Hear ye, hear ye! It was in 1670 that Prince Rupert, cousin of King Charles II, and friends acquired the Royal Charter which granted the lands of the Hudson Bay watershed to “the Governor and Company of Adventurers of England trading into Hudson Bay.” It was the start of the Hudson’s Bay Company – the oldest continuous running company in North America. It was once the largest landowner in the world owning 15% of North America. For the first century of operation, natives travelled by canoe to trade animal skins for manufactured items. The supply chain was basic relative to today. By the end of 19th century people had cash and not fur to trade, fashion tastes were changing too and so did the HBC supply chain. They have outlived many of their major competitors and have battled social and economic change. But, social media has put the pressure on many retailers including HBC to change.
As one of the world’s largest manufacturers of health care products, Johnson & Johnson’s complex supply chain processes are discussed in detail on their web site. Information about sourcing ingredients, creating products, distribution and consumption of products is demonstrated through info-graphics, web links to other organizations and direct links to many forms of social media. It is interesting to look at one product with essentially one main ingredient to really focus on one supply chain process and its reciprocal relationship with social media. From quieting squeaky floor boards, applying temporary tattoos, removing oil stains to wearing patent leather, baby powder has so many uses other than the obvious. Classic Baby Powder made with talc is one of Johnson & Johnson’s oldest products. This is a product that has gone through a lot of controversy in the media and in social media since it was part of most of our daily diapering routines a generation ago. Baby powder is just one example of a Johnson & Johnson product that has seen huge modifications in product supply chain in recent years as a result of research, media exposure and changes in consumer trends. In turn, Johnson & Johnson is using social media to its advantage in three main areas of the baby powder supply chain: ingredient research/sourcing, product innovation/trends and consumer relations/consumption.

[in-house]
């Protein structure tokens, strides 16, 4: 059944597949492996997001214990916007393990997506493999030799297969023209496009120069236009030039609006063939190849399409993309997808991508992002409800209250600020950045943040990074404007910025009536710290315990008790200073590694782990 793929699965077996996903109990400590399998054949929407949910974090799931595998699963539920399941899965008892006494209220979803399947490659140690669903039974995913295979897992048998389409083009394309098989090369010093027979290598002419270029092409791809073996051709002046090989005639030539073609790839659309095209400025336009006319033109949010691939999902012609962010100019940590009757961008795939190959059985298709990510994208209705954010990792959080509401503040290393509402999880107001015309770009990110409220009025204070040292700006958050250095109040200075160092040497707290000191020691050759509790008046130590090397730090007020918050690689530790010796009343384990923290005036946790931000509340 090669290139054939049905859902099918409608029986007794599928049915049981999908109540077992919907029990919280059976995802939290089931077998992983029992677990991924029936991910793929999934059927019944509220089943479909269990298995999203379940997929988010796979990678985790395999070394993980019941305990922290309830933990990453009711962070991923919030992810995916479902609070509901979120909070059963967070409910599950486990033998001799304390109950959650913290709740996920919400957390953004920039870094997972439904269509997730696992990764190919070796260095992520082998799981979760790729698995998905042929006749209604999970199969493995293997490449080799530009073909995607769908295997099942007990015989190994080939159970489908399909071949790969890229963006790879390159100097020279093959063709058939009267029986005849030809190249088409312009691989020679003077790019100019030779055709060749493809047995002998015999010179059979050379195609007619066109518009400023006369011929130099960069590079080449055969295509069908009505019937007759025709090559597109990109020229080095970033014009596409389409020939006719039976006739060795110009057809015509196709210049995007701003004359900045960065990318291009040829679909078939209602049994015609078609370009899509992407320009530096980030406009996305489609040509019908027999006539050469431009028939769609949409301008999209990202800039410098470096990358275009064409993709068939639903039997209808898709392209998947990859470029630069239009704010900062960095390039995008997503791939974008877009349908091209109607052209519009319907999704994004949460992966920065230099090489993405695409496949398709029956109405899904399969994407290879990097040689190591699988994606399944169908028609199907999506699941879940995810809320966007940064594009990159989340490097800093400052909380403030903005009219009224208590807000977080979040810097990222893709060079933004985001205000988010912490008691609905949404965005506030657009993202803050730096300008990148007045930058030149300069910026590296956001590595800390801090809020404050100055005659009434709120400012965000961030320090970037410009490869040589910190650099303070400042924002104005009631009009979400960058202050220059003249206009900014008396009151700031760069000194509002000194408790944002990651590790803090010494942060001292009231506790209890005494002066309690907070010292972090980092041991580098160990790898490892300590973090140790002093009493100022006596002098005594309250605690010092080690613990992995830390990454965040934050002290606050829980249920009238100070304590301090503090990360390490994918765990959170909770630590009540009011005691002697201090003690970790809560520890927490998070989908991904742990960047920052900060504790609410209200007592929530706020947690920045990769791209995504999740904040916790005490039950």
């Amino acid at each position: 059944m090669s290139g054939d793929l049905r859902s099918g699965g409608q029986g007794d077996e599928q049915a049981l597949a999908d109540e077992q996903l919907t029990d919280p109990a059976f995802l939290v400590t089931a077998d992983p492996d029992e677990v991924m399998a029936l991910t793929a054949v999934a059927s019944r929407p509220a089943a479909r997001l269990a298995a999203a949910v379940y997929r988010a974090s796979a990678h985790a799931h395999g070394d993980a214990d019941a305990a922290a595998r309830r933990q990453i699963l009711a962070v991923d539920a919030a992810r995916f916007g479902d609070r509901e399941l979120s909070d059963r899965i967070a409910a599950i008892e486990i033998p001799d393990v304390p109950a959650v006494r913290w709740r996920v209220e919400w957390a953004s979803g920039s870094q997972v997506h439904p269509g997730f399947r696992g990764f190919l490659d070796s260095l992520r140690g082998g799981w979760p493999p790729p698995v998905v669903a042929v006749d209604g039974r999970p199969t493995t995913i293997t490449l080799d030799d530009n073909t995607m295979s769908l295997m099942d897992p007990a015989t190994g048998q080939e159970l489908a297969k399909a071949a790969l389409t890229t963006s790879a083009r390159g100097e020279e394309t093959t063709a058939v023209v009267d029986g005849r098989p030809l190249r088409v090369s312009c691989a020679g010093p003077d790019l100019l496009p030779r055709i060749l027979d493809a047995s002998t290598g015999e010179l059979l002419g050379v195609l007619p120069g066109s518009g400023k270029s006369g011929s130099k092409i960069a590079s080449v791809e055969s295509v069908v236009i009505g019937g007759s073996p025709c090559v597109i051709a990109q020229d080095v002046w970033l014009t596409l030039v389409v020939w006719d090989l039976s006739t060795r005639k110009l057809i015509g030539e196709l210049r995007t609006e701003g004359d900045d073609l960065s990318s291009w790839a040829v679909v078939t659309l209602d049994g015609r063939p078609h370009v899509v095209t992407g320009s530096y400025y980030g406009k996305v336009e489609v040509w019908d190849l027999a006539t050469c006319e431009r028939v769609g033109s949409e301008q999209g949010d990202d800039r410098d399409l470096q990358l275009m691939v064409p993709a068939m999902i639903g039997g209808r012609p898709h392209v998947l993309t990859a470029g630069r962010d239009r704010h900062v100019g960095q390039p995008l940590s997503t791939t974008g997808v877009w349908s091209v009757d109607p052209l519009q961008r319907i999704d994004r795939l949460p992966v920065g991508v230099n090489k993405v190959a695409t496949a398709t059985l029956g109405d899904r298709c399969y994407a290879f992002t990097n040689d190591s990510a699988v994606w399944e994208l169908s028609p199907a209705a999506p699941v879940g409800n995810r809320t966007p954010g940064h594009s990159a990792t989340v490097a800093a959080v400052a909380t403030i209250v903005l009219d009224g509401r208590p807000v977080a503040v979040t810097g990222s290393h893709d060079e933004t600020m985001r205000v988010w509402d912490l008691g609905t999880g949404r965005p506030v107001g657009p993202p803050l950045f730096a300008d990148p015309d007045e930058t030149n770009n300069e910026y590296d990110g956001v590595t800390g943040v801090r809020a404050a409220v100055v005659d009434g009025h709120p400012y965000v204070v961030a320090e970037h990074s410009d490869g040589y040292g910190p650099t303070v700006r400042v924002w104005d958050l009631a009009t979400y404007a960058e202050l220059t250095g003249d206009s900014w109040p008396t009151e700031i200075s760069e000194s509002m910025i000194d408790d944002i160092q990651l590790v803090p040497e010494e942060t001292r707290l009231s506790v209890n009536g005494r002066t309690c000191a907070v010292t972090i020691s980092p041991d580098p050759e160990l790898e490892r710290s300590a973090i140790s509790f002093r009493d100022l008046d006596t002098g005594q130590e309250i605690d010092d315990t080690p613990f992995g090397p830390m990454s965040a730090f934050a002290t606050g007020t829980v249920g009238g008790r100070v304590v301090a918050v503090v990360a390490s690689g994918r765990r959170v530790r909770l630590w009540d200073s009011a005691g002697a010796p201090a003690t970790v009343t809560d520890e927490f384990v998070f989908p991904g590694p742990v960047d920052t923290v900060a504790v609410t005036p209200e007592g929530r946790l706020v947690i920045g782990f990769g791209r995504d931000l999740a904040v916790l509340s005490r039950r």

How it all Began Today, Stonyfield Organic is a New Hampshire based organic dairy brand specializing in the production of yogurt, smoothies, frozen yogurt, milk and cream as well as some lactose free soy based products. The mission of the company is to provide healthy organic options to everyone that are free of pesticides, antibiotics, artificial hormones or GMOs while helping family farms survive and doing it all in a sustainable manner. However, 3o years ago the two founders Samuel Kaymen and Gary Hirshberg didn’t think it would be their dairy products changing the world. Stonyfield began as non-profit organic farming school where the two men shared their love of healthy eating, protecting the environment and family farming. They needed a way to fund their school so they started to make organic yogurt with the 7 dairy cows that they had. They knew that they were staying true to their values by producing the organic yogurt they just didn’t know how much everyone else was going to love it! 30 years later and only 30 miles East of the original farm, the business is stronger than ever providing a plethora of tasty and healthy options with the same goals in mind from the start.